Start by entering a name (this can be anything you want). Next, select the region closest to your location. Then, select a chain you want to focus on. Among the testnets, you have Ethereum testnets and several other EVM-compatible networks (see the image above). Finally, start your server by clicking on “Add Instance”. Once your server is live, you get to access its details via the “View Details” button:

From a new pop-up window, copy the server URL and app ID:

Then paste the above-copied details into the “Moralis Web3 Setup” panel and click on “Done”:

Initiate Your Instance of the Unity IPFS Uploader Dapp

If you’ve completed the above initial setup as instructed, you can now use our dapp. Hence, click on the play icon:

Once the reloading is done, you will see the “Connect” button. If you remember our demo, this is where it all started. Thus, you already know how to use the “Unity IPFS uploader” dapp to upload Web3 Unity metadata and files to IPFS.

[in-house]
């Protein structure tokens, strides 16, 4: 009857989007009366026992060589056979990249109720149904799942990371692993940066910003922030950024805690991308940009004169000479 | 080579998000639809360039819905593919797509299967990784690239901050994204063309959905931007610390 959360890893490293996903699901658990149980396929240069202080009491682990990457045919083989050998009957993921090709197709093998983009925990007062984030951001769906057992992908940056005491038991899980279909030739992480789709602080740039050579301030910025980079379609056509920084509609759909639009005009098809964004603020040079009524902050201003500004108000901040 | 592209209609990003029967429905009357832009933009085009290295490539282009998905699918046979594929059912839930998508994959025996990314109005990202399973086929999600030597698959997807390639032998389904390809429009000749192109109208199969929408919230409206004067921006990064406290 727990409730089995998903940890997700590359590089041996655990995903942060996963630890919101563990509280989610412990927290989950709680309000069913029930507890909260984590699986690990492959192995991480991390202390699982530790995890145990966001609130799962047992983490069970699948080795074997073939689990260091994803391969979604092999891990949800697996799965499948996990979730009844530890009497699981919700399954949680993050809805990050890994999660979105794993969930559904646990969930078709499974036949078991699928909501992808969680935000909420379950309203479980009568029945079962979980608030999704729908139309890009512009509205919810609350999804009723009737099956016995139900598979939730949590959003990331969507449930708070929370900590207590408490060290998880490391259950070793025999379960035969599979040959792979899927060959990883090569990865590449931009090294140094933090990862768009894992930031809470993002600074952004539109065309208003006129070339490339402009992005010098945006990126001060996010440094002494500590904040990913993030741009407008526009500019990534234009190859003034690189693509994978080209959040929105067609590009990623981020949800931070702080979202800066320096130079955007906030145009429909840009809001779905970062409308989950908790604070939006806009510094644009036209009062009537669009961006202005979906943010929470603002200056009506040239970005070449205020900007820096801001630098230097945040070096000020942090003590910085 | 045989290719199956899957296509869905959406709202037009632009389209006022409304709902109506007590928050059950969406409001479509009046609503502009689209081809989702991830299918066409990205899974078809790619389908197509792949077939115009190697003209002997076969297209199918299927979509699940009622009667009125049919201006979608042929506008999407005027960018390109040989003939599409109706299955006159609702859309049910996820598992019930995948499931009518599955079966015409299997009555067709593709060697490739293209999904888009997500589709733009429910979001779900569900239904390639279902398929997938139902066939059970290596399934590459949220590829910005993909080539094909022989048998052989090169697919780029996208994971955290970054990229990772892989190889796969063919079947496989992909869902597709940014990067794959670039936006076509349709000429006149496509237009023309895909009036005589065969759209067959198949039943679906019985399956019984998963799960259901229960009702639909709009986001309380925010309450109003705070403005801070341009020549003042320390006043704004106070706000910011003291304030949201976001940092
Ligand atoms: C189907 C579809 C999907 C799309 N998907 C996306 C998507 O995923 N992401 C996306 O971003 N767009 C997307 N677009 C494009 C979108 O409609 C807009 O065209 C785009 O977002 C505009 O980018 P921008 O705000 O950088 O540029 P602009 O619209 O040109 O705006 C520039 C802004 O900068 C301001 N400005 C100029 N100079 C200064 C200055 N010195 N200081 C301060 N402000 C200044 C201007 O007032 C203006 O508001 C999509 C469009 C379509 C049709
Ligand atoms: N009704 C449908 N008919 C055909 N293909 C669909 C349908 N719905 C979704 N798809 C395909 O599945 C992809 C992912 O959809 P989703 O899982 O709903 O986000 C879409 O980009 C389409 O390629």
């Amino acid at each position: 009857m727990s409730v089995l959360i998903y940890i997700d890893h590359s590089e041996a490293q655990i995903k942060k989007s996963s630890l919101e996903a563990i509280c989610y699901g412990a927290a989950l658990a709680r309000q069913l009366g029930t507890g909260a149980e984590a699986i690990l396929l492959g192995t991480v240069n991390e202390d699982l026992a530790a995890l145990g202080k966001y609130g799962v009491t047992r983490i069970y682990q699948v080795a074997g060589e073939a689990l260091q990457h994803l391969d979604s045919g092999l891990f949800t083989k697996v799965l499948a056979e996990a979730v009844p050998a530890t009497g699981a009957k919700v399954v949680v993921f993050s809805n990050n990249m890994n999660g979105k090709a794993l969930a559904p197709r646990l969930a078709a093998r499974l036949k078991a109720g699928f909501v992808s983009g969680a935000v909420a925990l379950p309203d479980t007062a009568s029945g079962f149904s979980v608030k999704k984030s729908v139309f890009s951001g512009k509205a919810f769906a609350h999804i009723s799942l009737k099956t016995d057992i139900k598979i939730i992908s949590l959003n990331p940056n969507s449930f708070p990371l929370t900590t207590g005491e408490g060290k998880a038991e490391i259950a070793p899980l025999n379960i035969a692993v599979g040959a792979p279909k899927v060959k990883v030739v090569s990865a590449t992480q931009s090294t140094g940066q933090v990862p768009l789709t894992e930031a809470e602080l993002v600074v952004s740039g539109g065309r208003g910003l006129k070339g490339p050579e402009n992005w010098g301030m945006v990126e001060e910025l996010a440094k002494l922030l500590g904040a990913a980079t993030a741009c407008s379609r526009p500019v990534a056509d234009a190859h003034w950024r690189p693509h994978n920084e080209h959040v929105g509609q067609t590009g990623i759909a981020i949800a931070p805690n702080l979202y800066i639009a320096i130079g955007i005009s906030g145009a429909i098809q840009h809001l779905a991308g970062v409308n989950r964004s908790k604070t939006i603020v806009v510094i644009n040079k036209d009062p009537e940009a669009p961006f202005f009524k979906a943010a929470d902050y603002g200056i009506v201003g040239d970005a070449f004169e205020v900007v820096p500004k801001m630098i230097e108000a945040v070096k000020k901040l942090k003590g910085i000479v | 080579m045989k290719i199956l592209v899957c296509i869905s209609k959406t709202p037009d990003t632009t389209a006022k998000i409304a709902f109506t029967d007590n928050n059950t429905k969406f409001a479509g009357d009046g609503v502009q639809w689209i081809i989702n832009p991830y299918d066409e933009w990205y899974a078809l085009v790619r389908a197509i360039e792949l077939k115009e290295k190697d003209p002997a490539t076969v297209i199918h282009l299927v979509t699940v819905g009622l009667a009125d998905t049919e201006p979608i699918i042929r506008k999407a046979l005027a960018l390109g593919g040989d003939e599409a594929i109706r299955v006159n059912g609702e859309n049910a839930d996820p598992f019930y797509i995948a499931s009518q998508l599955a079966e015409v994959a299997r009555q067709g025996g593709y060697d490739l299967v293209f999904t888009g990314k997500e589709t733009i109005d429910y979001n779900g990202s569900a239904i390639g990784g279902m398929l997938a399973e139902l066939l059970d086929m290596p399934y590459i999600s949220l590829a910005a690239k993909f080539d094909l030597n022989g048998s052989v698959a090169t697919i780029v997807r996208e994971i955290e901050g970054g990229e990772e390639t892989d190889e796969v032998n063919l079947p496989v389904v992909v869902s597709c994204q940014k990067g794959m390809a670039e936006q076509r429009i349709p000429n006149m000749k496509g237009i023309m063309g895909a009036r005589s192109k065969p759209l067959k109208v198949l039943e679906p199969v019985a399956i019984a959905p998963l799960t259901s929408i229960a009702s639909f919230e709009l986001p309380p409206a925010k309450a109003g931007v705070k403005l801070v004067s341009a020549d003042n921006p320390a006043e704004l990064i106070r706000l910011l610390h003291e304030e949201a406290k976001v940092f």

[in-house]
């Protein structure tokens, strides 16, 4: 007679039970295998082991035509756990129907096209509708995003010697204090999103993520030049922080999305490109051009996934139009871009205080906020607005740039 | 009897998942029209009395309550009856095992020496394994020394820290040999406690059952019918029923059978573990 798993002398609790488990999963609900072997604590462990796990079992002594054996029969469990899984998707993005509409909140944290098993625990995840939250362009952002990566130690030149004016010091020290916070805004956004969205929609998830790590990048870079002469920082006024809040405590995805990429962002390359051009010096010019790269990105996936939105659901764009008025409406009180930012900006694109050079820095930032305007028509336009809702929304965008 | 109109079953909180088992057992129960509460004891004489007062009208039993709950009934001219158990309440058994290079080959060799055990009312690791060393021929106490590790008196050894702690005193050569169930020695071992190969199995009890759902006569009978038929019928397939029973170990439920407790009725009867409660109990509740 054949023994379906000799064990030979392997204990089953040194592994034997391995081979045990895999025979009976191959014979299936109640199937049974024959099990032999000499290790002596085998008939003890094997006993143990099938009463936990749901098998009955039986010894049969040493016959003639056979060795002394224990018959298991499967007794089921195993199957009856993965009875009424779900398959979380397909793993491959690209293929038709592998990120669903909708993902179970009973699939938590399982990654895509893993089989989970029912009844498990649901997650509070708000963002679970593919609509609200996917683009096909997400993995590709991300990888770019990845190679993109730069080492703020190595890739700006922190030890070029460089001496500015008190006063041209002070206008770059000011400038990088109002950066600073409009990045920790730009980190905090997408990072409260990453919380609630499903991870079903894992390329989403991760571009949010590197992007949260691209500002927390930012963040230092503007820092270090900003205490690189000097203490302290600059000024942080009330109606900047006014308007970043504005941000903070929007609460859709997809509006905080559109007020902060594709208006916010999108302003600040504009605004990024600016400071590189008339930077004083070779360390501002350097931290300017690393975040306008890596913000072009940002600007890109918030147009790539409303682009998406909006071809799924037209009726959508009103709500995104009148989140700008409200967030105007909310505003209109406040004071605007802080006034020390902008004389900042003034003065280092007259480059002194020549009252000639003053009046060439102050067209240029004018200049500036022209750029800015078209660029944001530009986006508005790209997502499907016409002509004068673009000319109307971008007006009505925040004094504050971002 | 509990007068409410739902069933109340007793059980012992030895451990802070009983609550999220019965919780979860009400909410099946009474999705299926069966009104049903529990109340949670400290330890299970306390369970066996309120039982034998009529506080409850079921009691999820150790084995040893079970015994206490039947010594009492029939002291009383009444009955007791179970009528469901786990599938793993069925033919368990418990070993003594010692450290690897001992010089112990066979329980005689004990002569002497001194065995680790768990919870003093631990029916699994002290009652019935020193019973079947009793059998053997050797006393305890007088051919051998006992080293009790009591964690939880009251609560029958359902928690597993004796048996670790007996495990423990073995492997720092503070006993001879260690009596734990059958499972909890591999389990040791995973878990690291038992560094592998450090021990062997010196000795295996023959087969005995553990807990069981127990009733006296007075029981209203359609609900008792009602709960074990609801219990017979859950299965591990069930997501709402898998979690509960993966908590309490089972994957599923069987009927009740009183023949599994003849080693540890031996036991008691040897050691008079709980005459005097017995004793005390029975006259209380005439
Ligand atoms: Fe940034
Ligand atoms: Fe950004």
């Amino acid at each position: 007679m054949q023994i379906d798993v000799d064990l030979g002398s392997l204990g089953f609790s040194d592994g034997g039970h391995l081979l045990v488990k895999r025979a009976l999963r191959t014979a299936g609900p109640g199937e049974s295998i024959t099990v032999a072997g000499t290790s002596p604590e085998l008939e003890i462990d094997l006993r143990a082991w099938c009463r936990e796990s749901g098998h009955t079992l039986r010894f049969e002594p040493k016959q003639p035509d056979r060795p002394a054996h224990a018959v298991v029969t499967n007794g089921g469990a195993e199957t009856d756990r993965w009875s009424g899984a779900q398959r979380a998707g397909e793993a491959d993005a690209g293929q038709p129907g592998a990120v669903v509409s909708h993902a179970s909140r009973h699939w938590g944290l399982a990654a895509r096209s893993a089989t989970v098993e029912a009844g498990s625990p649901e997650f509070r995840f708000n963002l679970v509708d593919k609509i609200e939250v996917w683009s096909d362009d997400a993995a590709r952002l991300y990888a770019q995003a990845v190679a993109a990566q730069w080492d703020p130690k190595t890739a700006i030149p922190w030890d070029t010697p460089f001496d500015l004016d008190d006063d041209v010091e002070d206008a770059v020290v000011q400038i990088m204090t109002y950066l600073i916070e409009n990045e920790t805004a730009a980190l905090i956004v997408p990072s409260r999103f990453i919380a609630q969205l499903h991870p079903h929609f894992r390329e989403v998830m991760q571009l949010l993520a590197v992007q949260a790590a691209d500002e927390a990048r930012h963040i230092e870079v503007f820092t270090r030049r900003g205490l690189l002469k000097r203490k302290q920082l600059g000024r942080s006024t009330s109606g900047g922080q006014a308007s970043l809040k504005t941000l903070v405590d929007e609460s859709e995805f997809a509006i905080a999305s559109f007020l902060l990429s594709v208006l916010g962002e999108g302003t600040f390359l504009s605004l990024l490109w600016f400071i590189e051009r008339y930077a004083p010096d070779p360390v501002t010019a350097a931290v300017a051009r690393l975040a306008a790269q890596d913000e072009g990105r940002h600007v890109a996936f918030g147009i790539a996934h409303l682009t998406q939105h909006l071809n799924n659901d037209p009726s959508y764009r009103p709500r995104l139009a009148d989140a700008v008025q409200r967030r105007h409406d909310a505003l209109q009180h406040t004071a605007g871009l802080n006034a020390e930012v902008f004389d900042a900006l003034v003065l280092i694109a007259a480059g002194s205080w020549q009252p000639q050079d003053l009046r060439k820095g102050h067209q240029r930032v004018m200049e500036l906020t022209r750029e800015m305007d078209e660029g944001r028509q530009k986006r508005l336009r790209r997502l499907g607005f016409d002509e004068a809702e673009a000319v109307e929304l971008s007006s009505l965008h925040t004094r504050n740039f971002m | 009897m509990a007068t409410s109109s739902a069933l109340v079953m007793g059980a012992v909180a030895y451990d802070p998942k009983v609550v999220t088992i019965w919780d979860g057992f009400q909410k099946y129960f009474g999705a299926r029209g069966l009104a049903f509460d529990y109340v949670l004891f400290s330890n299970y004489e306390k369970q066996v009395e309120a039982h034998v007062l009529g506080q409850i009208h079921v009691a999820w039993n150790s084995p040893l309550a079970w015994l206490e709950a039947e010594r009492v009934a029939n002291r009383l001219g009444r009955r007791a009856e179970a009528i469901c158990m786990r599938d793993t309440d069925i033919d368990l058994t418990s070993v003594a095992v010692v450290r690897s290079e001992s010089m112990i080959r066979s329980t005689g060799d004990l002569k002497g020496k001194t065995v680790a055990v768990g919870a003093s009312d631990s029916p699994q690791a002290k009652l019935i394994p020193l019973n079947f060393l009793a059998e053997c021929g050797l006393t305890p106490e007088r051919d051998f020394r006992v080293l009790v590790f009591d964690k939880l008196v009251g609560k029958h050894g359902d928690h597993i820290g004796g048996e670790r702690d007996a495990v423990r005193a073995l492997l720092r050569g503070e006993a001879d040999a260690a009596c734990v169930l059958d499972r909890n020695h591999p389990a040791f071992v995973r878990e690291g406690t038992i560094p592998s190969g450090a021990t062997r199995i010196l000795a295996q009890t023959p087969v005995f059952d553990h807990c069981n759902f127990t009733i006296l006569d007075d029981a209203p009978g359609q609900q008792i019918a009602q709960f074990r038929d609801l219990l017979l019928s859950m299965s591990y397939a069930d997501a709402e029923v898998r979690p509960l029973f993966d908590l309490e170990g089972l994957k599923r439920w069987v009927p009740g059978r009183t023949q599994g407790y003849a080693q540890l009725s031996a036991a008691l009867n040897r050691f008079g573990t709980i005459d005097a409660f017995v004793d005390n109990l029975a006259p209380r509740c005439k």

Uploading Web3 Unity Metadata – Code Walkthrough

There are two core aspects to our dapp’s functionality: selecting a file and uploading the selected file to IPFS. We will take a look at the scripts that power each of these two functions. By doing so, you’ll have a chance to learn how our dapp selects PNG files via the native Windows file browser. Furthermore, you get to see the beauty of using the Moralis SDK. After all, it is the power of Moralis that makes uploading Web3 Unity metadata as straightforward as possible. 

“SelectionPanel” Script

Looking at our project’s hierarchy, you can see the “SelectPanel” object inside “Canvas”:

It is this object that takes care of selecting images. Moreover, “SelectionPanel” is automatically activated when users log in successfully. The latter is set within “AuthenticationKit”: